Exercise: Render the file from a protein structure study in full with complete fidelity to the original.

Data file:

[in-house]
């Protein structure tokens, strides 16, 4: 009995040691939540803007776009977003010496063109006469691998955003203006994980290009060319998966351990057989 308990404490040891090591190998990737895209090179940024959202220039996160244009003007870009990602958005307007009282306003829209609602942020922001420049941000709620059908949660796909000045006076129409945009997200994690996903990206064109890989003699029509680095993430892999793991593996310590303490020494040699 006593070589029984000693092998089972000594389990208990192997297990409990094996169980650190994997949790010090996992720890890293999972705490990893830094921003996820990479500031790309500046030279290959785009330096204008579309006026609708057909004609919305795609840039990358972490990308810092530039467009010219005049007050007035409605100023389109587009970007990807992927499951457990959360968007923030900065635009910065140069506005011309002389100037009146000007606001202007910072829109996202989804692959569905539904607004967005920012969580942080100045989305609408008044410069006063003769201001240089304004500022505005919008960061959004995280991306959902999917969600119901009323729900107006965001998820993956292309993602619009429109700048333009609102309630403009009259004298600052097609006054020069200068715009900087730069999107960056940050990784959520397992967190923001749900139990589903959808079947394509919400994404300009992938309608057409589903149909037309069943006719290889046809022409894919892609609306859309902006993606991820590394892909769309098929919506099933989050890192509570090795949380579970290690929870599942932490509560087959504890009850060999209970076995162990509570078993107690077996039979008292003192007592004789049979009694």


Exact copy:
[in-house]
């Protein structure tokens, strides 16, 4: 009995040691939540803007776009977003010496063109006469691998955003203006994980290009060319998966351990057989 308990404490040891090591190998990737895209090179940024959202220039996160244009003007870009990602958005307007009282306003829209609602942020922001420049941000709620059908949660796909000045006076129409945009997200994690996903990206064109890989003699029509680095993430892999793991593996310590303490020494040699 006593070589029984000693092998089972000594389990208990192997297990409990094996169980650190994997949790010090996992720890890293999972705490990893830094921003996820990479500031790309500046030279290959785009330096204008579309006026609708057909004609919305795609840039990358972490990308810092530039467009010219005049007050007035409605100023389109587009970007990807992927499951457990959360968007923030900065635009910065140069506005011309002389100037009146000007606001202007910072829109996202989804692959569905539904607004967005920012969580942080100045989305609408008044410069006063003769201001240089304004500022505005919008960061959004995280991306959902999917969600119901009323729900107006965001998820993956292309993602619009429109700048333009609102309630403009009259004298600052097609006054020069200068715009900087730069999107960056940050990784959520397992967190923001749900139990589903959808079947394509919400994404300009992938309608057409589903149909037309069943006719290889046809022409894919892609609306859309902006993606991820590394892909769309098929919506099933989050890192509570090795949380579970290690929870599942932490509560087959504890009850060999209970076995162990509570078993107690077996039979008292003192007592004789049979009694």